The Sentencing Project, September 3, 2014

This report examines how racial perceptions of crime are a key cause of the severity of punishment in the United States. Race and Punishment: Racial Perceptions of Crime and Support for Punitive Policies, authored by Nazgol Ghandnoosh, Ph.D., research analyst at The Sentencing Project, synthesizes two decades of research revealing that white Americans’ strong associations of crime with blacks and Latinos are related to their support for punitive policies that disproportionately impact people of color.

Coming on the heels of the tragic events in Ferguson, Missouri, the report demonstrates that the consequences of white Americans’ strong associations of crime with blacks and Latinos extend far beyond policing.

Key findings of the report include:

  • White Americans overestimate the proportion of crime committed by people of color, and associate people of color with criminality. For example, white respondents in a 2010 survey overestimated the actual share of burglaries, illegal drug sales, and juvenile crime committed by African Americans by 20-30%.
  • Studies have shown that whites who associate crime with blacks and Latinos are more likely to support punitive policies – including capital punishment and mandatory minimum sentencing – than whites with weaker racial associations of crime.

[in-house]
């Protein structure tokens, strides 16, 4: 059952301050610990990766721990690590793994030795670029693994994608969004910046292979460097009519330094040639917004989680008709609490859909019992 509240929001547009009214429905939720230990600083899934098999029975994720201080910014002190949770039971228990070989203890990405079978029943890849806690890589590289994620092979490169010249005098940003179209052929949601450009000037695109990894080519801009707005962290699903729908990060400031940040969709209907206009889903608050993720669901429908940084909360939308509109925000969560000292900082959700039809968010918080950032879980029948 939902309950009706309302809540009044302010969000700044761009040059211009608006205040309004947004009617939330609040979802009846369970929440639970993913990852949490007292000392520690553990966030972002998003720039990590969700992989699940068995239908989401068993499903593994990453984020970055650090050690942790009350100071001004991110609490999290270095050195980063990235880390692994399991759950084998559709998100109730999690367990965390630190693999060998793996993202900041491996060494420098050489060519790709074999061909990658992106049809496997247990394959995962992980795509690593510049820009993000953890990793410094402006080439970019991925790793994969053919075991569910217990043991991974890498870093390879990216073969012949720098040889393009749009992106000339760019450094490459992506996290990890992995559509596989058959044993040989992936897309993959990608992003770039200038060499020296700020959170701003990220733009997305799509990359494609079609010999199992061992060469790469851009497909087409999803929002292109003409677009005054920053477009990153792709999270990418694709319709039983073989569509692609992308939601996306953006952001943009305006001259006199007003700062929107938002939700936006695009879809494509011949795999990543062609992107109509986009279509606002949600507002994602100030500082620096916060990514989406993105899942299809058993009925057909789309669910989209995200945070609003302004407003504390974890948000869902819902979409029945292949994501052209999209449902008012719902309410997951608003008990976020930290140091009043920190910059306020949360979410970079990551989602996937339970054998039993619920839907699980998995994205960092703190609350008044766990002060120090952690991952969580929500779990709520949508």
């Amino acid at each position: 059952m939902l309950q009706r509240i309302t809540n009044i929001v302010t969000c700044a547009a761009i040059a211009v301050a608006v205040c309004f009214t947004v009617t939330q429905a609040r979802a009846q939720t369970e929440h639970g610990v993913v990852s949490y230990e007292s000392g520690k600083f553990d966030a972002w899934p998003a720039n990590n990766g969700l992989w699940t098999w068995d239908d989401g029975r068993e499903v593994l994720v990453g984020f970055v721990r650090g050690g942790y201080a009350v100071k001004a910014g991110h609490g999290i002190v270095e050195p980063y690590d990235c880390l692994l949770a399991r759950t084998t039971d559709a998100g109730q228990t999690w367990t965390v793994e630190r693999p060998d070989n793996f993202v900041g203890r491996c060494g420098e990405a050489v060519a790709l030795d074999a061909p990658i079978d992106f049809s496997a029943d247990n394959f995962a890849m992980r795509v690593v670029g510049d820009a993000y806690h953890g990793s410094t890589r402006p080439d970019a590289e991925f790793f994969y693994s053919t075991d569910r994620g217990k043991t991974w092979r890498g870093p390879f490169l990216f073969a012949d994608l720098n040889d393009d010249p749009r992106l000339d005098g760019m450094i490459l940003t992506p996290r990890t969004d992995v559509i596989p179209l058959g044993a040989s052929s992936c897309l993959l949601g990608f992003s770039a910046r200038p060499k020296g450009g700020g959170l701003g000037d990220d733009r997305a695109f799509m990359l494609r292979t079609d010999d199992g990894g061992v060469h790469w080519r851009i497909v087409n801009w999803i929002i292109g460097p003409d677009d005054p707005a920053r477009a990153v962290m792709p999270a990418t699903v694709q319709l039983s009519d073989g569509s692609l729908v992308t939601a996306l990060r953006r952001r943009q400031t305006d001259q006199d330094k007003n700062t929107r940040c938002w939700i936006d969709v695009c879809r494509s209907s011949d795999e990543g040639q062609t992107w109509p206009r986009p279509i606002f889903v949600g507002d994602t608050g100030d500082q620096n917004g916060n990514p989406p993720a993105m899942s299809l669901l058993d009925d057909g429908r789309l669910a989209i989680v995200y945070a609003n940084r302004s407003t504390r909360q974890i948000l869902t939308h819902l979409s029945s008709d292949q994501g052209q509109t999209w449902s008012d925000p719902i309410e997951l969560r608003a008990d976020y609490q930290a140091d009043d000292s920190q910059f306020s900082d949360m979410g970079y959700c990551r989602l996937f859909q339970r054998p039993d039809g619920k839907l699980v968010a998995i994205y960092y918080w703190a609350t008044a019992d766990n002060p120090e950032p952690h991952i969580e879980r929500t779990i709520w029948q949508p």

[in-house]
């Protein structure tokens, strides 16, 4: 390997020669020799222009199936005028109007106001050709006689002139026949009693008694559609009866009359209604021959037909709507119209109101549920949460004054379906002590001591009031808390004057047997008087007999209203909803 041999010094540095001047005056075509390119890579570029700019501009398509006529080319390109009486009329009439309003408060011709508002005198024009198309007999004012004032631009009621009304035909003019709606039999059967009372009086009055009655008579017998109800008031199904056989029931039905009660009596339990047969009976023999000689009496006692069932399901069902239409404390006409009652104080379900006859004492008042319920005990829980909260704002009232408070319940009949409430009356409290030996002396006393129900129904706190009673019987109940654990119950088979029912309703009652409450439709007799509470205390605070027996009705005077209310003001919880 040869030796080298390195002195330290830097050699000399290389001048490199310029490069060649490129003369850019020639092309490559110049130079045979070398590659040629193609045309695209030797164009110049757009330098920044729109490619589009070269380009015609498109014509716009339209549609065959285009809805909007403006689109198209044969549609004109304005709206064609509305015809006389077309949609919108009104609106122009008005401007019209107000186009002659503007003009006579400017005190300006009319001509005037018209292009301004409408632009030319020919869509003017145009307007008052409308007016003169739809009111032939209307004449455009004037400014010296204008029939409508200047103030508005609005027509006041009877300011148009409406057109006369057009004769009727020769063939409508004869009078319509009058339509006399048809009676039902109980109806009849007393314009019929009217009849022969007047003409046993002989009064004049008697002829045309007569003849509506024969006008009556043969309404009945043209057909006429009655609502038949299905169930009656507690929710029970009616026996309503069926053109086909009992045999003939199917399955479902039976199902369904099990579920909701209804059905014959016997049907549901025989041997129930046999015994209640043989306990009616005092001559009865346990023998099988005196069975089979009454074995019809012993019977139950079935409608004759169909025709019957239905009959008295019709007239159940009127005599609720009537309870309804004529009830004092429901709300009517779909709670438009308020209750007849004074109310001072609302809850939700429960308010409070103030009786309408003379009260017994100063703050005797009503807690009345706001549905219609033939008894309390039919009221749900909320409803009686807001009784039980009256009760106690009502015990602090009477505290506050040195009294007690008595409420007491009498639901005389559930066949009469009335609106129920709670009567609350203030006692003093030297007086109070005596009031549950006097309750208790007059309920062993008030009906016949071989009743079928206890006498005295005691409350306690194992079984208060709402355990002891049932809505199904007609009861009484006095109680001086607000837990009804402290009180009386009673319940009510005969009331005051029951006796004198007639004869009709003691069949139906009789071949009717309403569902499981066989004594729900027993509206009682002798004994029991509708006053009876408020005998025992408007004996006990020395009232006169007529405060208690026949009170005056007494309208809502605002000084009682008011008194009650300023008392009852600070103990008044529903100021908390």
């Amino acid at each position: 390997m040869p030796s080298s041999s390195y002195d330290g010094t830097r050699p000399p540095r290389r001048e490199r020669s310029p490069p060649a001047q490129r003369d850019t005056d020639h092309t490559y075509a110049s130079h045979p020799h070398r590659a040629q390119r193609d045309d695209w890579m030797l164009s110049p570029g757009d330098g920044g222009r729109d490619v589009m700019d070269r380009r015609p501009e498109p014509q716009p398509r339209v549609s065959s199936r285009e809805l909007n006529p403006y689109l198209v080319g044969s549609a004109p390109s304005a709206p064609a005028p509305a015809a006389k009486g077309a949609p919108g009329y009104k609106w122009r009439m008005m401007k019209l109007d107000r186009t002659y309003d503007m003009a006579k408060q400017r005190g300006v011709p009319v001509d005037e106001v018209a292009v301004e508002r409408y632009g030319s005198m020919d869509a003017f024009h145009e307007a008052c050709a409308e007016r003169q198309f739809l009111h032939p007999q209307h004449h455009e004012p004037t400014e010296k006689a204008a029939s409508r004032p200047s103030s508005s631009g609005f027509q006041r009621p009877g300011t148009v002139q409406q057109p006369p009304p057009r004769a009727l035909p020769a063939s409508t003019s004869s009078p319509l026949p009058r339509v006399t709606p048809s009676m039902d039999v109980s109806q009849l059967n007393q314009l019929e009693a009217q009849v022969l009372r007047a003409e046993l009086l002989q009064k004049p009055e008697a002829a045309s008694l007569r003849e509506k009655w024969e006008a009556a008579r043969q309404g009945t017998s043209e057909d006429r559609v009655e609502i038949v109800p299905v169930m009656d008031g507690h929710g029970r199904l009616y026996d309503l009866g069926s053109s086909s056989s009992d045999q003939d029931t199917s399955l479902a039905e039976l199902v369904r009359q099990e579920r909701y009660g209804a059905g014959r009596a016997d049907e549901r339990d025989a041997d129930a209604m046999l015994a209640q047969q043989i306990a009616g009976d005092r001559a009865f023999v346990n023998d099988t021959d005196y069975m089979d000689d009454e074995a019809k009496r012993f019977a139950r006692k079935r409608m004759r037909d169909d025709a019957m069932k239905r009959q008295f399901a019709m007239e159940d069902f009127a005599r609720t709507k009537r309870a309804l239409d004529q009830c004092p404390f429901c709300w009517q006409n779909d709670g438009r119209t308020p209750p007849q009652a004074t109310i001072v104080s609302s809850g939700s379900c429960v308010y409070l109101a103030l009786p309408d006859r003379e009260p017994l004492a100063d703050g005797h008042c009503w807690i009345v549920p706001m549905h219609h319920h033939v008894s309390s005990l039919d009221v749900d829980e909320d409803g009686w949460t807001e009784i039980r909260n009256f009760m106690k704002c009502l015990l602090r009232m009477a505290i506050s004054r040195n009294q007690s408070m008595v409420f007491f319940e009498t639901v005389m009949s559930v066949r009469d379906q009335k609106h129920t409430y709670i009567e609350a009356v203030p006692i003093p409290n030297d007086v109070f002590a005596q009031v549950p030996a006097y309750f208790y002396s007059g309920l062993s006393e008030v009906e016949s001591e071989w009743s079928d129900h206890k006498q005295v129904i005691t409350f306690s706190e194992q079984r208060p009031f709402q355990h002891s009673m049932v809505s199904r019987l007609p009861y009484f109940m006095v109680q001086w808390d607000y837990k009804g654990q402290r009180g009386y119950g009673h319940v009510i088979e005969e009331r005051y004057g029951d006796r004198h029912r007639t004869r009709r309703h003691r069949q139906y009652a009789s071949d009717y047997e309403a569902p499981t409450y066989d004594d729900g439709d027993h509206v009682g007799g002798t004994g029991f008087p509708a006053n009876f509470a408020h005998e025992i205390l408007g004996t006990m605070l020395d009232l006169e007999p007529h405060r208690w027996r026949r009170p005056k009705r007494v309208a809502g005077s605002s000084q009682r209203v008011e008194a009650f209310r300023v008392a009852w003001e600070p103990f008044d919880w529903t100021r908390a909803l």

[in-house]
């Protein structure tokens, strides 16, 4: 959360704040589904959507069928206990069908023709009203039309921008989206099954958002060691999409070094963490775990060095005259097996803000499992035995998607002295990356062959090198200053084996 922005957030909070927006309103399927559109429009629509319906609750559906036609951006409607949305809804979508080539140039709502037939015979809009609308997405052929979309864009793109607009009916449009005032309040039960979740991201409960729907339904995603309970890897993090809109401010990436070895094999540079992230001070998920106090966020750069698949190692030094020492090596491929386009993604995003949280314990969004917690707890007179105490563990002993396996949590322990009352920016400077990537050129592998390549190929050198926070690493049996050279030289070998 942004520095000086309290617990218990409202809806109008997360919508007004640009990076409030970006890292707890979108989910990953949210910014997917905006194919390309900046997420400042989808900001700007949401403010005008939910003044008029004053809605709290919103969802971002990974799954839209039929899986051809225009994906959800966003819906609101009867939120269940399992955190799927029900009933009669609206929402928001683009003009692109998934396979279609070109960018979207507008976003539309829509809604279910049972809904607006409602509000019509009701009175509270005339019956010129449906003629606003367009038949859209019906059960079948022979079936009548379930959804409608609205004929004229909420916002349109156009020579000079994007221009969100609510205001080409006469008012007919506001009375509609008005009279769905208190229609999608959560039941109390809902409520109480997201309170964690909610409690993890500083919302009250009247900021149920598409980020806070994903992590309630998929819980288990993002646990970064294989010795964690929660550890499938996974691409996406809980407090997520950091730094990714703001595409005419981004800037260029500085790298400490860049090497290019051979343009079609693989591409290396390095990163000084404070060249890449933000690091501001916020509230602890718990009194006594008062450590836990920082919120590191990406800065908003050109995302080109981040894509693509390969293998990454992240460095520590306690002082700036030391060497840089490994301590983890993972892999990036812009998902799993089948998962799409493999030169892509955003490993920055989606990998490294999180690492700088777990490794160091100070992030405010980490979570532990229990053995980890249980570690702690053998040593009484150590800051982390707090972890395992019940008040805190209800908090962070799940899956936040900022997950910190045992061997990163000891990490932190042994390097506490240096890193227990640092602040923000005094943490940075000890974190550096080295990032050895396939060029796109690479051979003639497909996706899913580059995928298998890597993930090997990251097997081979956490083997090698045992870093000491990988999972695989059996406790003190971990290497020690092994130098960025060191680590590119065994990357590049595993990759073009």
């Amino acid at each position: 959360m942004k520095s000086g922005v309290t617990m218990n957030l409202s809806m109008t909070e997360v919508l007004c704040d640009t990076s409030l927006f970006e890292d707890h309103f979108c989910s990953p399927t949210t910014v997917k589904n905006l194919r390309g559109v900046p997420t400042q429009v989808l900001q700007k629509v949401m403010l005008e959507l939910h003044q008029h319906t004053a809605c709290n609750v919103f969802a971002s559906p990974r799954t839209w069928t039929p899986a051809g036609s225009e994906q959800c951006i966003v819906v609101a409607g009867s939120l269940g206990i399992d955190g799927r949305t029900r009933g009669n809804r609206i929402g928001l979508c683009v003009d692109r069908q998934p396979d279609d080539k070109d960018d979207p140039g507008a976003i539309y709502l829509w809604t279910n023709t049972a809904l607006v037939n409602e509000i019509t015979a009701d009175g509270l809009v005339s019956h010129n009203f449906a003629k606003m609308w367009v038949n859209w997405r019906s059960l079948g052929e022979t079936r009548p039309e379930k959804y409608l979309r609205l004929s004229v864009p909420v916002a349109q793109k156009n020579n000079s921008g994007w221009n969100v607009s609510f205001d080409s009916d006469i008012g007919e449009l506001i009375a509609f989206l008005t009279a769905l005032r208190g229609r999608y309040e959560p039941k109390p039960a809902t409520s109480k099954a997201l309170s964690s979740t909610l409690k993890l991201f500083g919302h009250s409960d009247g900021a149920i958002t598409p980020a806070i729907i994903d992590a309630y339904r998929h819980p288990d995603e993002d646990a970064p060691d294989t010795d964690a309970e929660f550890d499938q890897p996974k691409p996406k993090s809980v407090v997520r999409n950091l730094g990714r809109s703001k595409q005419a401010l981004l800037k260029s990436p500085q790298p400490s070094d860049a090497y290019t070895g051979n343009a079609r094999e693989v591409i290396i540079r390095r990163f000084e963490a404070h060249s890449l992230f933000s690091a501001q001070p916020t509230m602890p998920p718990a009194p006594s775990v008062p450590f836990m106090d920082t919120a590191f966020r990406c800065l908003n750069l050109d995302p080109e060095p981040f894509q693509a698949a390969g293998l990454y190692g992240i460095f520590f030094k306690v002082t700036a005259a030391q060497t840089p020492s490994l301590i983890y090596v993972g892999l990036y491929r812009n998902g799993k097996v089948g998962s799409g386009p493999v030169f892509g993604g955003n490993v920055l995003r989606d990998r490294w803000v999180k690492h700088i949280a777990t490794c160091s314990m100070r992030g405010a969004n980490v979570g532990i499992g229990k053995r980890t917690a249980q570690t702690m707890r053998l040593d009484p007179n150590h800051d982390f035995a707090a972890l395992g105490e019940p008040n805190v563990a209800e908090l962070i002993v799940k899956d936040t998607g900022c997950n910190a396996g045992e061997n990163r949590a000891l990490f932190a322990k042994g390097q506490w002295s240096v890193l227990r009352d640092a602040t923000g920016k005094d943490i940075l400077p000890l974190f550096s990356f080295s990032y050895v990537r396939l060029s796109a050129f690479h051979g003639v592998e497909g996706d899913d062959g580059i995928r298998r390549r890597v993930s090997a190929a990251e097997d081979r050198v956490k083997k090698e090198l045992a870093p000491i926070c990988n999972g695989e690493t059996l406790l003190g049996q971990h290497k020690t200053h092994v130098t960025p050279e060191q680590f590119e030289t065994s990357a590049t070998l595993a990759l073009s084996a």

• These patterns help to explain why whites are more punitive than blacks and Latinos even though they are less likely to be victims of crime. In 2013, a majority of whites supported the death penalty for someone convicted of murder, while half of Hispanics and a majority of blacks opposed this punishment.
  • Racial perceptions of crime not only influence public opinion about criminal justice policies, they also directly influence the work of criminal justice practitioners and policymakers who operate with their own often-unintentional biases.

The report recommends proven interventions for the media, policymakers, and criminal justice professionals to reduce racial perceptions of crime and mitigate their effects on the justice system. These include addressing disparities in crime reporting, reducing the severity and disparate impact of criminal sentencing, and tackling racial bias in the formal policies and discretionary decisions of criminal justice practitioners.

Isn’t it great that all these reports are coming out supporting CAP’s decades long positions to improve the quality of justice?  We are definitely on the right side of history!

 Mahalo for caring about all of our people serving sentences near and far and for their families, as well. They are the invisibly incarcerated and we love and support them all!